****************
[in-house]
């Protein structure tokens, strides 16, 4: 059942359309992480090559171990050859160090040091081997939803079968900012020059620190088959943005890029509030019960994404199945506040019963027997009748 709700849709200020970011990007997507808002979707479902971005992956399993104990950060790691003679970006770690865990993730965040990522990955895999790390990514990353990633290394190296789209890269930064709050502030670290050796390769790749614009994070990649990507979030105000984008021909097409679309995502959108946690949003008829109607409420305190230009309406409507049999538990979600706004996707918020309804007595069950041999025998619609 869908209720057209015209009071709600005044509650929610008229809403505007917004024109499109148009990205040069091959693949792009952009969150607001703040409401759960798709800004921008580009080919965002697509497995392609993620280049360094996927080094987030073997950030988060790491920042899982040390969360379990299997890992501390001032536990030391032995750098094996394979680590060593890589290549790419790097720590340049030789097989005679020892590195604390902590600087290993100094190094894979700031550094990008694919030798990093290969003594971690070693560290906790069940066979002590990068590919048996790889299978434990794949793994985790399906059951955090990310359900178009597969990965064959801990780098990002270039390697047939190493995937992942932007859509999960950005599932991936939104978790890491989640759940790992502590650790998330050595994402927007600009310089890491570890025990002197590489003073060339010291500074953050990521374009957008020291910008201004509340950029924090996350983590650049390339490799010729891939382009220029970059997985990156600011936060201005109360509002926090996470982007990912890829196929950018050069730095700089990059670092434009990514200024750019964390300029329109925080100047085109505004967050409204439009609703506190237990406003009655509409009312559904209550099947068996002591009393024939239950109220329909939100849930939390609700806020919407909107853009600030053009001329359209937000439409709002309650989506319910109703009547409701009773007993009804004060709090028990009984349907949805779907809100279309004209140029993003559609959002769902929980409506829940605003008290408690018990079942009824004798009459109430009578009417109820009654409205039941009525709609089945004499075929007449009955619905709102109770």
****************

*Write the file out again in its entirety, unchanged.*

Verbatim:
[in-house]
């Protein structure tokens, strides 16, 4: 059942359309992480090559171990050859160090040091081997939803079968900012020059620190088959943005890029509030019960994404199945506040019963027997009748 709700849709200020970011990007997507808002979707479902971005992956399993104990950060790691003679970006770690865990993730965040990522990955895999790390990514990353990633290394190296789209890269930064709050502030670290050796390769790749614009994070990649990507979030105000984008021909097409679309995502959108946690949003008829109607409420305190230009309406409507049999538990979600706004996707918020309804007595069950041999025998619609 869908209720057209015209009071709600005044509650929610008229809403505007917004024109499109148009990205040069091959693949792009952009969150607001703040409401759960798709800004921008580009080919965002697509497995392609993620280049360094996927080094987030073997950030988060790491920042899982040390969360379990299997890992501390001032536990030391032995750098094996394979680590060593890589290549790419790097720590340049030789097989005679020892590195604390902590600087290993100094190094894979700031550094990008694919030798990093290969003594971690070693560290906790069940066979002590990068590919048996790889299978434990794949793994985790399906059951955090990310359900178009597969990965064959801990780098990002270039390697047939190493995937992942932007859509999960950005599932991936939104978790890491989640759940790992502590650790998330050595994402927007600009310089890491570890025990002197590489003073060339010291500074953050990521374009957008020291910008201004509340950029924090996350983590650049390339490799010729891939382009220029970059997985990156600011936060201005109360509002926090996470982007990912890829196929950018050069730095700089990059670092434009990514200024750019964390300029329109925080100047085109505004967050409204439009609703506190237990406003009655509409009312559904209550099947068996002591009393024939239950109220329909939100849930939390609700806020919407909107853009600030053009001329359209937000439409709002309650989506319910109703009547409701009773007993009804004060709090028990009984349907949805779907809100279309004209140029993003559609959002769902929980409506829940605003008290408690018990079942009824004798009459109430009578009417109820009654409205039941009525709609089945004499075929007449009955619905709102109770």